They have a pair of Dynaudio 30W100's in a push pull compound load
    in each cabinet.
    I know accurate sound reproduction.
    But I also know just how intelligent the direct reflect sound is.
     
  11. TFunkadelic

    TFunkadelic One Nation Under A Groove

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    "It's not a matter of Bose not being able to control this, it's a matter of Bose counting
    on reflections.
    That's how the speaker works.
    You should read a good speaker building article about room reflections.
    The amount of times that the sound reflects in a room is almost unbelievable.
    The reason you may have never noticed this, is that the brain ignores anything past a certain amount of delay. Of course part of this is due to the absorption of the sound within the room
    as the sound ricochet's around the room."

    You missed the point. Bose obviously relies on the reflections of a room, but this is inherently flawed because no room reflects sound the same way. I'm aware that sound is reflected thousands of times in a room, but that doesn't mean that all rooms are pretty much the same, as you describe them.

    Stereophile once reviewed Bose's flagship speaker, and described how radically different the speaker could sound (for better or worse) based on where it was placed within a room, or based on what kind of room it was placed on. Just like other speaker designs, direct reflecting systems are not immune to room reflections just because they try to take advantage of the, and in many cases make themselves sound worse.

    This depends on the situation.
    I have a couple of pairs of Dynaudio monitors. I don't do direct reflecting speakers.
    Never will. My argument is not that they would ever be better.
    BUT! That is only because I listen directly in front of my speakers.
    So the directional effect that speakers have is of no concern to me.

    But if you like to party a lot, and have people over a lot.
    Or even like to walk around the room a lot while you listen. Like maybe they
    are in a hobby room for example.
    THEN - the direct reflecting speaker will hold it's own.

    Because once you leave the comfortable confines of the sweet spot of your speakers, you are at that point COUNTING on the reflective principles that Bose speakers take advantage of.

    If you're looking for a set of party speakers, why not get something that's cheap and loud enough and save your bucks for food and drinks? A party where people are concerned about being in the "sweet spot" is a lame ass party tthat shouldn't be happening in the first place, and any party that's focused on showing off a pair of speakers isn't going to include Bose in any way.


    As far as your much bragged Dynaudio system is concerned, I've been running a Proac system with no subs for awhile now and feel it sounds much more natural than any subwoofer system ever could. If all you listen to is pipe organ music it might be alright though.
     
  12. Doc Brown

    Doc Brown Don't make me make you my hobby

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    Dynaudio > Proac x10.

    The rest of it I'm not going to waste any more time on.
     
  13. TFunkadelic

    TFunkadelic One Nation Under A Groove

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    Despite the fact that your opinion is subjective, I know plenty of people who would disagree with you, both critics and customers.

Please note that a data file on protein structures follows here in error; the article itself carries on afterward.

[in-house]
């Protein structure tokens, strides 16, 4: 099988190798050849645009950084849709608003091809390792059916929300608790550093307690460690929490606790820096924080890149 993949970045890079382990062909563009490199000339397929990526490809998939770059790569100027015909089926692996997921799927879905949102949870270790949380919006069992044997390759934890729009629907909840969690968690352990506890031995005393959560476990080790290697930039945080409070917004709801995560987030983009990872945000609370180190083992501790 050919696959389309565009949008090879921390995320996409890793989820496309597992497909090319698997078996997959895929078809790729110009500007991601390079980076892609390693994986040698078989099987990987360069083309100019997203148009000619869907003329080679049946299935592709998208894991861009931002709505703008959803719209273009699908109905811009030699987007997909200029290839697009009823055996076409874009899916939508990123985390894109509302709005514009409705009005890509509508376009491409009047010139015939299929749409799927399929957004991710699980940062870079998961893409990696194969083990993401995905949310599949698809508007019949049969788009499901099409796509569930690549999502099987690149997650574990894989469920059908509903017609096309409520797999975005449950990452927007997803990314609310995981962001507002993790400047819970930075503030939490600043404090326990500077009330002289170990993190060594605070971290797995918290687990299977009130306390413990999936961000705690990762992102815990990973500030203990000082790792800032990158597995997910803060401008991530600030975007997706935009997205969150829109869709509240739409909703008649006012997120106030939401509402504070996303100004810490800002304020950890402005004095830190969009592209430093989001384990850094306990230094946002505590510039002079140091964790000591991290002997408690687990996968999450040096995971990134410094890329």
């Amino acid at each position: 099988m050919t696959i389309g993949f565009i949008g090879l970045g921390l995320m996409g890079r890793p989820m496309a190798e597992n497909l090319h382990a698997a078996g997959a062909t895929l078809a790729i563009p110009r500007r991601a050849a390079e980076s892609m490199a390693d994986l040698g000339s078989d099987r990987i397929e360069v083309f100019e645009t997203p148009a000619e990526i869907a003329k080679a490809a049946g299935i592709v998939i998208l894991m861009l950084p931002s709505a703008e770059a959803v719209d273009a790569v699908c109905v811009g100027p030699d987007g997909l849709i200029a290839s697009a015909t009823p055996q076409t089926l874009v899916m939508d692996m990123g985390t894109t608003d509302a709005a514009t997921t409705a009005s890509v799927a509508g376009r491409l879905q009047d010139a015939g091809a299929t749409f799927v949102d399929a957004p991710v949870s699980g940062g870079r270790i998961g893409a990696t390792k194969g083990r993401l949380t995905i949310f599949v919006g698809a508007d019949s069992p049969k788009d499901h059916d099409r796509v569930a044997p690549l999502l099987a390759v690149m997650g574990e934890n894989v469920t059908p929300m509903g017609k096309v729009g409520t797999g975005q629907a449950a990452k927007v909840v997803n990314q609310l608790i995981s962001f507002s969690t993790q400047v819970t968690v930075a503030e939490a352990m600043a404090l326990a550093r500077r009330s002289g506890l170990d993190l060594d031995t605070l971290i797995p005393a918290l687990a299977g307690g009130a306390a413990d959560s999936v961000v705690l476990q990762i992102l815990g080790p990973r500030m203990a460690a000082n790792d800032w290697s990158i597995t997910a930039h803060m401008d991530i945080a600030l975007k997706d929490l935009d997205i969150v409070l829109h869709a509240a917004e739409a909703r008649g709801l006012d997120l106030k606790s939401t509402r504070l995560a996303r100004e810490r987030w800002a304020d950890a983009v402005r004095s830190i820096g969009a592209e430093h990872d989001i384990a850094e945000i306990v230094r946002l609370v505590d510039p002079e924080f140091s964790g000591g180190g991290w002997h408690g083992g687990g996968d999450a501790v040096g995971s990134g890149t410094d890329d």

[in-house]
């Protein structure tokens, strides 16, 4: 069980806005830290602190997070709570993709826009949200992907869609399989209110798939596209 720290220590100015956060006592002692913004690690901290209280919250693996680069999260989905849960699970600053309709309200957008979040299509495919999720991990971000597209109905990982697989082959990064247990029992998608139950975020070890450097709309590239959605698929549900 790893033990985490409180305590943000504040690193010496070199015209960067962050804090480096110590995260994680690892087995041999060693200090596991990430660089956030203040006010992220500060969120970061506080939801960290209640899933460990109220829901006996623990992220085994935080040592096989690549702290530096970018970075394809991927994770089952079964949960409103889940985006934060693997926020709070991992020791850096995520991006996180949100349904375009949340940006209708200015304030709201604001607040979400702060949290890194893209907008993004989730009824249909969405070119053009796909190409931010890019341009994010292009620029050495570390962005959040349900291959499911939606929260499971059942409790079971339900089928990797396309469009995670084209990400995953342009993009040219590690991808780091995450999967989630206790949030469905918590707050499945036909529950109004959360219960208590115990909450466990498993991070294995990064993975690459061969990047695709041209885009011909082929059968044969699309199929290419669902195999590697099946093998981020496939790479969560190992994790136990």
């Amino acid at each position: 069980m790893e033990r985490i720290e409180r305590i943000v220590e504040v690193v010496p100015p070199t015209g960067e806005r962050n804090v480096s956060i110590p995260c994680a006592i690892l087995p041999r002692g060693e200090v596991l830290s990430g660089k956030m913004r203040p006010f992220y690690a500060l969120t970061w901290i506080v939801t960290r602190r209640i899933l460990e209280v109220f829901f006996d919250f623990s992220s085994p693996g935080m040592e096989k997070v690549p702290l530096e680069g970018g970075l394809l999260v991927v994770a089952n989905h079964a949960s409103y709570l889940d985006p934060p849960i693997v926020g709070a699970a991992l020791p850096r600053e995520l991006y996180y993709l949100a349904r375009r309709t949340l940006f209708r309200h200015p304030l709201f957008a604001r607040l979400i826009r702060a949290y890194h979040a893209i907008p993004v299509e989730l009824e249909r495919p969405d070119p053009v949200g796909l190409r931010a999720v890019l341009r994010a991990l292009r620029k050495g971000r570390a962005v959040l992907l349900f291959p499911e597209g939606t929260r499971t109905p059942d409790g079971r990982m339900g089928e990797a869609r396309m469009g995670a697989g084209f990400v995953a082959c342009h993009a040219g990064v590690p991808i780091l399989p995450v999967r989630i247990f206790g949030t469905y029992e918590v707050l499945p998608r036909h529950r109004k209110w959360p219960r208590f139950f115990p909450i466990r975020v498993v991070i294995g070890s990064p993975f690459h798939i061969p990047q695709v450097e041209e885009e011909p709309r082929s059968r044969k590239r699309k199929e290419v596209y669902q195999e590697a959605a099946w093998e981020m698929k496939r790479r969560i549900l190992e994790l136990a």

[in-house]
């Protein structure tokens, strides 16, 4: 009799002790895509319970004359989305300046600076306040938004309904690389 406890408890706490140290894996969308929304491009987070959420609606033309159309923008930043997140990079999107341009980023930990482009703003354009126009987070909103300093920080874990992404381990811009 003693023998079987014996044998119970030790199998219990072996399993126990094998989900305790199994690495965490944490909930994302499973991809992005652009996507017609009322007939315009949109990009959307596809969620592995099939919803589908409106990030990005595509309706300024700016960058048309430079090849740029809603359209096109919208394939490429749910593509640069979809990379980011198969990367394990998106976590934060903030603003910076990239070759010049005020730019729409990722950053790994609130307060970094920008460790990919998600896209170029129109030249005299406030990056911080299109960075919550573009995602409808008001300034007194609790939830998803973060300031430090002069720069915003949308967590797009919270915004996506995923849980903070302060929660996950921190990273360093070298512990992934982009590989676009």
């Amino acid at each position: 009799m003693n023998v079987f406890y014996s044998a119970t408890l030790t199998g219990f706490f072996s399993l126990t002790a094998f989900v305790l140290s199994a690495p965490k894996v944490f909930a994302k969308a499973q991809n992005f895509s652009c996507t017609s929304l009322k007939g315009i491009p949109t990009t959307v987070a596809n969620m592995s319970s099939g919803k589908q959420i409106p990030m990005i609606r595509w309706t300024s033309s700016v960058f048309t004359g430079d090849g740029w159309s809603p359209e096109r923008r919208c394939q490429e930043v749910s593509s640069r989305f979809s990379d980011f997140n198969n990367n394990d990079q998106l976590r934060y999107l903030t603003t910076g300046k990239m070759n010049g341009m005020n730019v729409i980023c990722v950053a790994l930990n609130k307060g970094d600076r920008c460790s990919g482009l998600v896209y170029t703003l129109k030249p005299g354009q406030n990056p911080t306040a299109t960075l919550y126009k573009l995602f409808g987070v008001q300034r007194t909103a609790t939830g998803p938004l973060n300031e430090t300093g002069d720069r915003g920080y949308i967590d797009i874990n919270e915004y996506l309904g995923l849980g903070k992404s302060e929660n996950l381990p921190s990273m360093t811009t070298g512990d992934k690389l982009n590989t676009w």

Your time wasn't wasted. Each of your points in favor of Bose were defeated until you essentially agreed that they are a poor product. At least you walk away accepting that.
     
  14. Doc Brown

    Doc Brown Don't make me make you my hobby

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    You're obviously too stupid and uneducated in loudspeaker design to know the difference. That's why I am giving up on you.


    Nobody with even the slightest clue about loudspeaker design would rate Proac in the same galaxy as Dynaudio.


    If you had any clue, you would be embarrassed by such a claim.
    But.... your ignorance must be bliss.
     
  15. TFunkadelic

    TFunkadelic One Nation Under A Groove

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    Or did you perhaps stop to think that maybe I had listened to both, along with the opinions I have read and with both of these I have formed a personal opinion on a personal topic? If you take the time to do a google search on Proac vs. Dynaudio you will find many "stupid and uneducated" people doing just that, as well as comparing to Dynaudio to other brands like Paradigm. I agree that the Dynaudio Confidence and Evidence lines are exceptional, and more advanced that Proac offerings, but, within the same price range (aka within a REASONABLE price range) they are no better or worse. It is up to the consumer. I personally prefer my Proacs. I have watched Dynaudio's factor DVD, I have listened to many models, and I have several friends who own speakers from them. I also have many who chose to go other routes. It's your money, and if you chose Dynaudio all the power to you, but they're not for everyone and they're not the end all of speakers. If they were, there wouldn't be room for hundreds of high end loudspeaker manufacturers to do business.
     
  16. JRock10

    JRock10 Active Member

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    so here's my $.02: While Bose designs are innovative (in the respect that they can produce an acceptable sound to the AVERAGE consumer), they won't satisfy audiophiles. I would consider myself a novice to amateur audiophile at best. I have heard my fair share of nice equipment; however, I have also learned from sales experience to learn to appreciate what other people sound good to them. Thus, if I walk into a man's house, and he brags about his Lifestyle system sounding incredible, I'll listen to it and try to find what it is that he appreciates about the sound.